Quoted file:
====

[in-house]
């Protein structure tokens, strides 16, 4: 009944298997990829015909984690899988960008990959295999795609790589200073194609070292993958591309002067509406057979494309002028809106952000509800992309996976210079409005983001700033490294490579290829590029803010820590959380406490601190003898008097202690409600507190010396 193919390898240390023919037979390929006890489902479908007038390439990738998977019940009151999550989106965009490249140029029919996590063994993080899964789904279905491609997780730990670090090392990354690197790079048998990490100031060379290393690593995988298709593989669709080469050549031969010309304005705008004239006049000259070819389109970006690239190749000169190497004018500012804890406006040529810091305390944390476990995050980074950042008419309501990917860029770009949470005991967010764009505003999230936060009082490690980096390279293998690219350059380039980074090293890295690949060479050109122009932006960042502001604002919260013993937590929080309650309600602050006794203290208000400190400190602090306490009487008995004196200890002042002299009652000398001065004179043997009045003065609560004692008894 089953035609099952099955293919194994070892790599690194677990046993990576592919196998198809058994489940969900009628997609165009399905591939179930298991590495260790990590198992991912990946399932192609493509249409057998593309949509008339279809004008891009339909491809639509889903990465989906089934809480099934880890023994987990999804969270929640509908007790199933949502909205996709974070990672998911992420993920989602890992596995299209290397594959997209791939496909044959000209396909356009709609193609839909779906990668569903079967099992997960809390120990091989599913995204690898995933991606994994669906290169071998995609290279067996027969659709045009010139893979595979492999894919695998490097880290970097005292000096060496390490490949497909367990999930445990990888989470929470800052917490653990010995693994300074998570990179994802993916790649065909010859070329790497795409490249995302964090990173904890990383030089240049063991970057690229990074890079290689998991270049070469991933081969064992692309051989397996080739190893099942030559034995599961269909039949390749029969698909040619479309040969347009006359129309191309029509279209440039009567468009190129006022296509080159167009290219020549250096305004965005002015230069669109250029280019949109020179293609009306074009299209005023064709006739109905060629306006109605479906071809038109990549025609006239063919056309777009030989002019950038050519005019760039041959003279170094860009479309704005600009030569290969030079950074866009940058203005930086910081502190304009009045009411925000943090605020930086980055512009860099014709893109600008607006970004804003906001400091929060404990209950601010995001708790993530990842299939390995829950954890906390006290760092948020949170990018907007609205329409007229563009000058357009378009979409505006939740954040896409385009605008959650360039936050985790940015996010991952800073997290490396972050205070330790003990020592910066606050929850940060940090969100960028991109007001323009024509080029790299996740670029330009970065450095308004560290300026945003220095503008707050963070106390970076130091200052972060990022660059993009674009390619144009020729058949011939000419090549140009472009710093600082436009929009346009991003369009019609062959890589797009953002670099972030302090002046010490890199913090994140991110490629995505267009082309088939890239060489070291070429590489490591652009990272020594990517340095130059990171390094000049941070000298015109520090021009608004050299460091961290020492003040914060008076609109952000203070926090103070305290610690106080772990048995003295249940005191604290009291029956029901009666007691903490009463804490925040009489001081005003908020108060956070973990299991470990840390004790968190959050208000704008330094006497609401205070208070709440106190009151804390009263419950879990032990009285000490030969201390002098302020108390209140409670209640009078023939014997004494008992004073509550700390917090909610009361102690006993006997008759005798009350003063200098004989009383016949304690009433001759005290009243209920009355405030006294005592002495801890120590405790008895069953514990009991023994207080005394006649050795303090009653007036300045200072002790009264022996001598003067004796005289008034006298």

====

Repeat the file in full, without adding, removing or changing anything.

[in-house]
């Protein structure tokens, strides 16, 4: 009944298997990829015909984690899988960008990959295999795609790589200073194609070292993958591309002067509406057979494309002028809106952000509800992309996976210079409005983001700033490294490579290829590029803010820590959380406490601190003898008097202690409600507190010396 193919390898240390023919037979390929006890489902479908007038390439990738998977019940009151999550989106965009490249140029029919996590063994993080899964789904279905491609997780730990670090090392990354690197790079048998990490100031060379290393690593995988298709593989669709080469050549031969010309304005705008004239006049000259070819389109970006690239190749000169190497004018500012804890406006040529810091305390944390476990995050980074950042008419309501990917860029770009949470005991967010764009505003999230936060009082490690980096390279293998690219350059380039980074090293890295690949060479050109122009932006960042502001604002919260013993937590929080309650309600602050006794203290208000400190400190602090306490009487008995004196200890002042002299009652000398001065004179043997009045003065609560004692008894 089953035609099952099955293919194994070892790599690194677990046993990576592919196998198809058994489940969900009628997609165009399905591939179930298991590495260790990590198992991912990946399932192609493509249409057998593309949509008339279809004008891009339909491809639509889903990465989906089934809480099934880890023994987990999804969270929640509908007790199933949502909205996709974070990672998911992420993920989602890992596995299209290397594959997209791939496909044959000209396909356009709609193609839909779906990668569903079967099992997960809390120990091989599913995204690898995933991606994994669906290169071998995609290279067996027969659709045009010139893979595979492999894919695998490097880290970097005292000096060496390490490949497909367990999930445990990888989470929470800052917490653990010995693994300074998570990179994802993916790649065909010859070329790497795409490249995302964090990173904890990383030089240049063991970057690229990074890079290689998991270049070469991933081969064992692309051989397996080739190893099942030559034995599961269909039949390749029969698909040619479309040969347009006359129309191309029509279209440039009567468009190129006022296509080159167009290219020549250096305004965005002015230069669109250029280019949109020179293609009306074009299209005023064709006739109905060629306006109605479906071809038109990549025609006239063919056309777009030989002019950038050519005019760039041959003279170094860009479309704005600009030569290969030079950074866009940058203005930086910081502190304009009045009411925000943090605020930086980055512009860099014709893109600008607006970004804003906001400091929060404990209950601010995001708790993530990842299939390995829950954890906390006290760092948020949170990018907007609205329409007229563009000058357009378009979409505006939740954040896409385009605008959650360039936050985790940015996010991952800073997290490396972050205070330790003990020592910066606050929850940060940090969100960028991109007001323009024509080029790299996740670029330009970065450095308004560290300026945003220095503008707050963070106390970076130091200052972060990022660059993009674009390619144009020729058949011939000419090549140009472009710093600082436009929009346009991003369009019609062959890589797009953002670099972030302090002046010490890199913090994140991110490629995505267009082309088939890239060489070291070429590489490591652009990272020594990517340095130059990171390094000049941070000298015109520090021009608004050299460091961290020492003040914060008076609109952000203070926090103070305290610690106080772990048995003295249940005191604290009291029956029901009666007691903490009463804490925040009489001081005003908020108060956070973990299991470990840390004790968190959050208000704008330094006497609401205070208070709440106190009151804390009263419950879990032990009285000490030969201390002098302020108390209140409670209640009078023939014997004494008992004073509550700390917090909610009361102690006993006997008759005798009350003063200098004989009383016949304690009433001759005290009243209920009355405030006294005592002495801890120590405790008895069953514990009991023994207080005394006649050795303090009653007036300045200072002790009264022996001598003067004796005289008034006298």